News & Politics

SCOTUS Kicks Contraceptive Mandate Case Back to Lower Courts

SCOTUS Kicks Contraceptive Mandate Case Back to Lower Courts
Nuns with the Little Sisters of The Poor, including Sister Celestine, left, and Sister Jeanne Veronique, center, rally outside the Supreme Court in Washington.(AP Photo/Jacquelyn Martin)

In a decision that “pleased” the White House, the Supreme Court ordered Zubik v. Burwell, the Obamacare contraceptive mandate case brought by the Little Sisters of the Poor and other non-profits, back to the lower courts so that the government and plaintiffs could work out a compromise.

The unsigned, unanimous opinion did not rule on the merits of the arguments. The court believes that the two sides can work out a solution that “accommodates petitioners’ religious exercise while at the same time ensuring that women covered by petitioners’ health plans ‘receive full and equal health coverage, including contraceptive coverage.'”


The justices want the lower courts to find a solution that allows religious institutions to object to providing birth control but also keeps intact Obamacare’s coverage protections. The health law requires employers provide contraception in their employee health plans because birth control is necessary for women’s health care and good public health.

The Obama administration said it was “pleased” with the decision.

“It will allow millions of women across the country to continue to get the health care coverage that they need,” said White House spokesman Josh Earnest. So this obviously is an outcome that we are pleased to see.

He said the White House is still concerned with the Republican opposition to confirming Supreme Court nominee Merrick Garland. But, “it’s not obvious that an additional justice would have yielded a different result.”

The ruling is the court’s fourth related to Obamacare since 2012. The justices have upheld the most significant parts of the president’s health care law — the individual mandate and the health insurance subsidies — but have ruled against the law’s Medicaid expansion and one aspect of its birth control coverage rules.

The court took a tortured path to the Zubik decision. Two years ago in Hobby Lobby v. Burwell, the justices ruled the same Affordable Care Act contraception coverage requirement violated the religious beliefs of certain for-profit companies. The court said that the administration cannot require these owners to include birth control in their insurance plans.

But the non-profit organizations operated under different rules than the for-profit businesses. The Obama administration, in an attempt to find compromise with the non-profits, said that these religious organizations can have their insurers or third-party administrators provide the coverage. The non-profits argued that the compromise didn’t satisfy their concerns and they carried on with the lawsuit.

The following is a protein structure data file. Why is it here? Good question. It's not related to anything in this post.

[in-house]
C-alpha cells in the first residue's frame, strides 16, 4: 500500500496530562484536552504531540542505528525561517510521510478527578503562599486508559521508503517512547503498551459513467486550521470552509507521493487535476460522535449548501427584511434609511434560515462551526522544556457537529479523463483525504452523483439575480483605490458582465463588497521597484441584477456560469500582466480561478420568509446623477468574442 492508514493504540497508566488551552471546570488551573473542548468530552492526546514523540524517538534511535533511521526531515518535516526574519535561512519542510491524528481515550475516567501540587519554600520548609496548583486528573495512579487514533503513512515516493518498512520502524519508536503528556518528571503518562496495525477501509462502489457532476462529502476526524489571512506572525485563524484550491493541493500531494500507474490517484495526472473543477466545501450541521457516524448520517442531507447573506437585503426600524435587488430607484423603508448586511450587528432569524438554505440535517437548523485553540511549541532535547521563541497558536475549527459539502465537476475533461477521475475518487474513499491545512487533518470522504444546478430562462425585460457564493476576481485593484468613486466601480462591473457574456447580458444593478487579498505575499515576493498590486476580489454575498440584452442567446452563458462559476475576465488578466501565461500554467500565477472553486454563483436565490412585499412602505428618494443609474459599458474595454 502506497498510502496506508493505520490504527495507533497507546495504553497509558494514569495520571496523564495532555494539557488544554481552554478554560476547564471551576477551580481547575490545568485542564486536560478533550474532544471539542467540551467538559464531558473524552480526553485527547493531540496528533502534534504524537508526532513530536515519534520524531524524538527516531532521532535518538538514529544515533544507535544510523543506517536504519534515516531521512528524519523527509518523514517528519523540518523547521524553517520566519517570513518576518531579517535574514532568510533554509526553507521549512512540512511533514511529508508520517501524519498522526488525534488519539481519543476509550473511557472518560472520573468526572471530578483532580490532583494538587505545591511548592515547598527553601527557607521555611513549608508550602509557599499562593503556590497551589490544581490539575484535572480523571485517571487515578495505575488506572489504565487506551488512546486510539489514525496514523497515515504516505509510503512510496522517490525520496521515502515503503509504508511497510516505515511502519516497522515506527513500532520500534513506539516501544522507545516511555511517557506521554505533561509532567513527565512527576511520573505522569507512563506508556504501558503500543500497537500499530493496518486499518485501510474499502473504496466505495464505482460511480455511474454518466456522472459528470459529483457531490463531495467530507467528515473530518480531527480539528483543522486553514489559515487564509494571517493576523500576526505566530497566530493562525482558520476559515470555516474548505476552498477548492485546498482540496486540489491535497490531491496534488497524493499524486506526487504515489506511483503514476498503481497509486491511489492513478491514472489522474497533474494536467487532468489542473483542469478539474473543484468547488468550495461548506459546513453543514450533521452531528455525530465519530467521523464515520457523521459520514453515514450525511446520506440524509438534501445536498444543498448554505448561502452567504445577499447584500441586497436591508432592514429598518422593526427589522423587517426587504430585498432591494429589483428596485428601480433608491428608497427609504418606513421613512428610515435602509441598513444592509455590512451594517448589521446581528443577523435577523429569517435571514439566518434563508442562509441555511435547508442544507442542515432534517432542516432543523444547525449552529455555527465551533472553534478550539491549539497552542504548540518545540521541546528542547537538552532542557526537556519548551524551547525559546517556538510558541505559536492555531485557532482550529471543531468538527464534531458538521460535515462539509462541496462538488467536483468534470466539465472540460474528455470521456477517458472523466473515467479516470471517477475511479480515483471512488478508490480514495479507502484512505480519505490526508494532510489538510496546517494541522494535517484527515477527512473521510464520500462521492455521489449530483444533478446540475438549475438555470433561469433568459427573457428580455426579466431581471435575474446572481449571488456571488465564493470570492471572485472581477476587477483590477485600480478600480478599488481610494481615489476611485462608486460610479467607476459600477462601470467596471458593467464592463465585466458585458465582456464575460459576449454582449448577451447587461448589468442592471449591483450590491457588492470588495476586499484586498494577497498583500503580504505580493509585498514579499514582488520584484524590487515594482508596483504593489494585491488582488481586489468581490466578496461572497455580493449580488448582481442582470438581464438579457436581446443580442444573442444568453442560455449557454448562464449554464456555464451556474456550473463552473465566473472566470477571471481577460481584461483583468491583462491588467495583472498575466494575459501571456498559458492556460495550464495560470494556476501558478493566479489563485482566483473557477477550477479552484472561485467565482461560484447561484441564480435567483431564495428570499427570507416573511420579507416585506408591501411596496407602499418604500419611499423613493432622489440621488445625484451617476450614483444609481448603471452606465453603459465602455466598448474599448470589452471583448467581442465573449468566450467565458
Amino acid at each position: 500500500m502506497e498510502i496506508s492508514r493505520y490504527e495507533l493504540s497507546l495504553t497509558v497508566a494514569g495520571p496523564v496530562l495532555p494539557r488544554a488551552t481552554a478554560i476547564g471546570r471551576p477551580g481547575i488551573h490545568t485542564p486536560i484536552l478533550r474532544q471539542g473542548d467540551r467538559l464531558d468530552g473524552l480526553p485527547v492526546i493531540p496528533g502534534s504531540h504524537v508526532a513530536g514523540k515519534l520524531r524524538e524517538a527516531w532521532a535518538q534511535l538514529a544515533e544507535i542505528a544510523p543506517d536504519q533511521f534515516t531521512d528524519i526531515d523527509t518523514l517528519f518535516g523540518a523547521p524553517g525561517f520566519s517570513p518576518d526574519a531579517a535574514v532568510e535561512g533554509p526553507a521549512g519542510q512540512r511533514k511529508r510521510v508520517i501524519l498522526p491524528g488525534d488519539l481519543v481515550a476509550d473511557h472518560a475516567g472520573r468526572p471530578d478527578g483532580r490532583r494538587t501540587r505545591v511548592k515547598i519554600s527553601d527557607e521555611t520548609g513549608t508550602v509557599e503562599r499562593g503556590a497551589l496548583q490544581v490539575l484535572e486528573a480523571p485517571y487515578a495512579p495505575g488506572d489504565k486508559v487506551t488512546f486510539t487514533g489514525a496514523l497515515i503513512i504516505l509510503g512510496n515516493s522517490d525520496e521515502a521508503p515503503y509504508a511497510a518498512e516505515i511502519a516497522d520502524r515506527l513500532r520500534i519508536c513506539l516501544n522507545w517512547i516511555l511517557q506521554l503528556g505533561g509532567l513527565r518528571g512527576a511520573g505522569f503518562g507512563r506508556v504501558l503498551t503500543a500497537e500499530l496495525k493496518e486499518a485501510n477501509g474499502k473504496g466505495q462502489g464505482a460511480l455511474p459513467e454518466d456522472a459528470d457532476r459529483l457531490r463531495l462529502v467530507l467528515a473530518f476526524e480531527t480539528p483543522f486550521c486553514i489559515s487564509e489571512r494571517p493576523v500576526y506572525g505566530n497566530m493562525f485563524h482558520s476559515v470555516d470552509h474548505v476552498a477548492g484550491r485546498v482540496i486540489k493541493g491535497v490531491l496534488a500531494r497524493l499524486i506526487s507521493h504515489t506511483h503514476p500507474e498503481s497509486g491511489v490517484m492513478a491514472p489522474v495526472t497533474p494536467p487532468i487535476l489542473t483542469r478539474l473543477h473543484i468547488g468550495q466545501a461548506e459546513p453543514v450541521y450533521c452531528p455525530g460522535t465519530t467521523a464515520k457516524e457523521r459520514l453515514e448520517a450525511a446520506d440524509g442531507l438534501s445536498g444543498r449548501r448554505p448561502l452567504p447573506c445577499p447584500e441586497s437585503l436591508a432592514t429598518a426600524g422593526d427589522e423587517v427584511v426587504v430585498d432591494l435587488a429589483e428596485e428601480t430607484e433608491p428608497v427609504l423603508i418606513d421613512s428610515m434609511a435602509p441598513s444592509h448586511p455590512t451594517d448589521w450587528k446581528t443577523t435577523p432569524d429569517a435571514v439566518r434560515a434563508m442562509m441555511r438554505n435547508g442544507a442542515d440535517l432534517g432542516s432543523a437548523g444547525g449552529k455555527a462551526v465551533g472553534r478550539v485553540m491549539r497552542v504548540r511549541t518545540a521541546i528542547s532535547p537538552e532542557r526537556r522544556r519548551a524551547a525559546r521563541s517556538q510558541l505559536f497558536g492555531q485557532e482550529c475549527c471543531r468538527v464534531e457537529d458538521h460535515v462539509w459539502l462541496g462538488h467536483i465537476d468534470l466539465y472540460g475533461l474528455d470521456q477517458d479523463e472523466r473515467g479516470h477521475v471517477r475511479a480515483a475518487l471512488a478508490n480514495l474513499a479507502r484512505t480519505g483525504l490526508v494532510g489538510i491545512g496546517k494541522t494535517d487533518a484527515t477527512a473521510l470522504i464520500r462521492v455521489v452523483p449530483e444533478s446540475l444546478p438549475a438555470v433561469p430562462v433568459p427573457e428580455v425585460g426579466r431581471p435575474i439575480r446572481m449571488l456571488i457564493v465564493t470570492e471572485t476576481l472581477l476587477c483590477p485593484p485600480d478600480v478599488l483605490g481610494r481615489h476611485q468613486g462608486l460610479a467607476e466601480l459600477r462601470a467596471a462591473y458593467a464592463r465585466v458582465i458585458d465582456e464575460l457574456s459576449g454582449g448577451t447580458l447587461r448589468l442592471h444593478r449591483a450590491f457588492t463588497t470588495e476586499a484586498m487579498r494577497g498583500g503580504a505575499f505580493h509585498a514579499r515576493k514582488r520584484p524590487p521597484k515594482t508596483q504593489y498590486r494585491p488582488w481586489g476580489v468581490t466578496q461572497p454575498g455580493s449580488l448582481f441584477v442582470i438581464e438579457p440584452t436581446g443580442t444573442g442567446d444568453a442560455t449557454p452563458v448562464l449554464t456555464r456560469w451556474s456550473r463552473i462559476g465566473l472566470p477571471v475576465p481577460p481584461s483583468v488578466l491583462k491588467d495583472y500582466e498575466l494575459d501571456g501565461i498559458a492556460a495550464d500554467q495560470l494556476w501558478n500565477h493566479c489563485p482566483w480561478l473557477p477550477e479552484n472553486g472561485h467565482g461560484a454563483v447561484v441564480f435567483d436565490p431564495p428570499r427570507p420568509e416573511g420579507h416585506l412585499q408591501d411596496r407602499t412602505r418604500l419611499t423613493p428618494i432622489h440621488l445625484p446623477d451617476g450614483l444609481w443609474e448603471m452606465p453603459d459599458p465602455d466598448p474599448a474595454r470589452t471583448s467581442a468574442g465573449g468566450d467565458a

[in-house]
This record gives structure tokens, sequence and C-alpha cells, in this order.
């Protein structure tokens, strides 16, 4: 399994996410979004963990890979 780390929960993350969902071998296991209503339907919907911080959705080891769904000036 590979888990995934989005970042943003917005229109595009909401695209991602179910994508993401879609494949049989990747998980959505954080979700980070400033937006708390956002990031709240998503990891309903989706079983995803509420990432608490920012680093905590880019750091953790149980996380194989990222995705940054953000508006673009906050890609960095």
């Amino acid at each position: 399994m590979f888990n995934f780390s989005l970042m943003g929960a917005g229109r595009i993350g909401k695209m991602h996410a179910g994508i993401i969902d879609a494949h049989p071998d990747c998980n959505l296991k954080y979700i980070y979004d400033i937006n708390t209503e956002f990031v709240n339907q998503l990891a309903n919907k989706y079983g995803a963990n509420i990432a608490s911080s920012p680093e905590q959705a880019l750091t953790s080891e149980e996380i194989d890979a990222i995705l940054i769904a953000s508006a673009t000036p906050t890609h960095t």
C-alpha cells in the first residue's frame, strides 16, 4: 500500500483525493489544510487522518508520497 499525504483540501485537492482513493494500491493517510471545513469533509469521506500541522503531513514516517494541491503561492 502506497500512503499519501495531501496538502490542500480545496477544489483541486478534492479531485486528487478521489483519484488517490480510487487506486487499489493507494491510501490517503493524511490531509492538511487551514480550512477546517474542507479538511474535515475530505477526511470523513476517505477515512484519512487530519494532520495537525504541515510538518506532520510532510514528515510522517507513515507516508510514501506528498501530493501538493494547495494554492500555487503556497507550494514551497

Lyle Denison of SCOTUS blog believes that the absence of a 9th justice played a role.

One reading of Monday’s developments was that the Court, now functioning with eight Justices, was having difficulty composing a majority in support of a definite decision on the legal questions.  Thus, what emerged had all of the appearance of a compromise meant to help generate majority support among the Justices.  With this approach, the Court both achieved the practical results of letting the government go forward to provide the contraceptive benefits and freeing the non-profits of any risk of penalties, even though neither side has any idea — at present — what the ultimate legal outcome will be and, therefore, what their legal rights actually are under the mandate.

The court indicated during oral arguments that it was eager to decide the religious liberty question. But the death of Scalia meant that conservatives came up short one justice, so the religious non-profits will have to try to work out a deal with the administration.

I don’t see that happening. The administration and liberals on the court apparently have no clue what “free exercise” of religion means. The theological beliefs that underpin the objection to the mandate by the non-profits are not negotiable. While the lower courts will try to find a “work around” for those beliefs, the non-profits believe you can’t “work around” faith and theology.

It’s not a question of being reasonable or unreasonable. It is a question of faith — the very foundation of religious liberty. The president and his liberal allies on the court have got to be made to see that or religious freedom in this country will be destroyed — run over by a government that feels it can violate the most sacred tenets of someone’s religion with impunity.

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